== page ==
Up with Fessenden & Armstrong, along with Marconi

Dan.Strassberg dan.strassberg@att.net
Wed Oct 6 11:36:20 EDT 2010

And those who can't or won't recognize that DeForest was nothing more
than radio's earliest promoter and pitch man simply can't see DeForest
for the trees;>)

In fact, though, the pitch-man stories are deeply entrenched in radio
history. The book Border Blasters (about the high-powered AMs in
Mexico whose skywave signals blanketed much of the US at night in the
1930s and even into the mid 1950s) tells the stories of many of these
shady characters. Worth reading! When you listen to the horrendous
infomercials that still pervade the airwaves--even on some reputable
stations--you are listening to a page of radio history.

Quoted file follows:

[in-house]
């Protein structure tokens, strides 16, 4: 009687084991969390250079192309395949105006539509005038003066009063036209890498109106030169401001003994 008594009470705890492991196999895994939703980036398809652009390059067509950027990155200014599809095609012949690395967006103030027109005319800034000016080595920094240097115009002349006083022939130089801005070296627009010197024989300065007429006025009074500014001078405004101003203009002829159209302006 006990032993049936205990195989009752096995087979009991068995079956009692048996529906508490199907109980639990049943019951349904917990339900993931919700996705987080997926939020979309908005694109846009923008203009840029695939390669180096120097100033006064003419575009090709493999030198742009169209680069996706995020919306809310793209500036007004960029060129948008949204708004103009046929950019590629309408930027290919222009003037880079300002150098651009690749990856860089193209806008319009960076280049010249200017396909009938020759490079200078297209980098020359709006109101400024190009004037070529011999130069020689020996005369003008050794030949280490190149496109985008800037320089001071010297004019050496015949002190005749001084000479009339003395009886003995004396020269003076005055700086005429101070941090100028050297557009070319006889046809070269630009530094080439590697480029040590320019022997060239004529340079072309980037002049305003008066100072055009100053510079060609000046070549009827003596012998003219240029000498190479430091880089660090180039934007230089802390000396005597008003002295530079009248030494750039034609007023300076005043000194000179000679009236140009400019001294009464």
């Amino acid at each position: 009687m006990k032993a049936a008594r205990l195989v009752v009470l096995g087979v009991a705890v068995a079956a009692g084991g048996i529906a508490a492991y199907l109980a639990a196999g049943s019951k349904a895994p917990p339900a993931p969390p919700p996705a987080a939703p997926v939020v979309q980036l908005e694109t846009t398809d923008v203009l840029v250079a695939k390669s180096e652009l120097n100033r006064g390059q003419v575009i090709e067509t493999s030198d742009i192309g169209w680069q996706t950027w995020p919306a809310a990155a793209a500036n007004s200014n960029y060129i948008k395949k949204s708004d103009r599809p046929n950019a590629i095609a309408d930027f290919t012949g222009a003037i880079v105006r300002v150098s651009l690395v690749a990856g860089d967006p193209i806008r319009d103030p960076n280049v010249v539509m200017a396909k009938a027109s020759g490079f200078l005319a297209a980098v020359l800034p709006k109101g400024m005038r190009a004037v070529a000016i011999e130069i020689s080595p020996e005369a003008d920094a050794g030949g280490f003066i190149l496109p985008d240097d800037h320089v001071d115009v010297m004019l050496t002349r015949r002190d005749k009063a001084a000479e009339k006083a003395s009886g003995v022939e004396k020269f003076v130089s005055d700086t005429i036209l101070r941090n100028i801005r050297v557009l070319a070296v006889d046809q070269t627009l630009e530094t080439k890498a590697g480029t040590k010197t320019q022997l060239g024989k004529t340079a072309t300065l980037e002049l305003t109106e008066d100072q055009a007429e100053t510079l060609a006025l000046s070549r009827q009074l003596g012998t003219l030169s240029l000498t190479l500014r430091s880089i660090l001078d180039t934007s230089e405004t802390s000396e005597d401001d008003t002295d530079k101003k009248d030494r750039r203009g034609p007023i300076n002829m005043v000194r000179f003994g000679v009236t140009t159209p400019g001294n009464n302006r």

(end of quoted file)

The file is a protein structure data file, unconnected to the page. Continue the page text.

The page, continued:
Dan Strassberg (dan.strassberg@att.net)
eFax 1-707-215-6367

----- Original Message ----- 
From: "Peter Q. George" <radiojunkie3@yahoo.com>
To: <boston-radio-interest@lists.BostonRadio.org>;
<seth@upsidemedia.com>; "Mark Casey" <map@mapinternet.com>
Sent: Wednesday, October 06, 2010 10:59 AM
Subject: Re: Up with Fessenden & Armstrong, along with Marconi

> No question about it. Both Fessenden and the Major should get "front
> and center" credit for their many contributions to radio.
> DeForest, on the other hand, should be nothing more than a sleazy
> footnote in broadcasting history.  It's been said that many of the
> "inventions" that DeForest "made", were already made by other
> inventors.  And he called himself "The Father of Radio".  No way,
> Lee.
> Peter Q. George (K1XRB)
> Whitman, Massachusetts
> "Scanning the bands since 1967"
> radiojunkie3@yahoo.com
> ***********************************************************
>> For their advances, both Reginald
>> Fessenden and Major Armstrong should
>> recieve at least equal credit with Marconi for the
>> practical invention of
>> radio as we know it.
>> Mark Casey K1MAP

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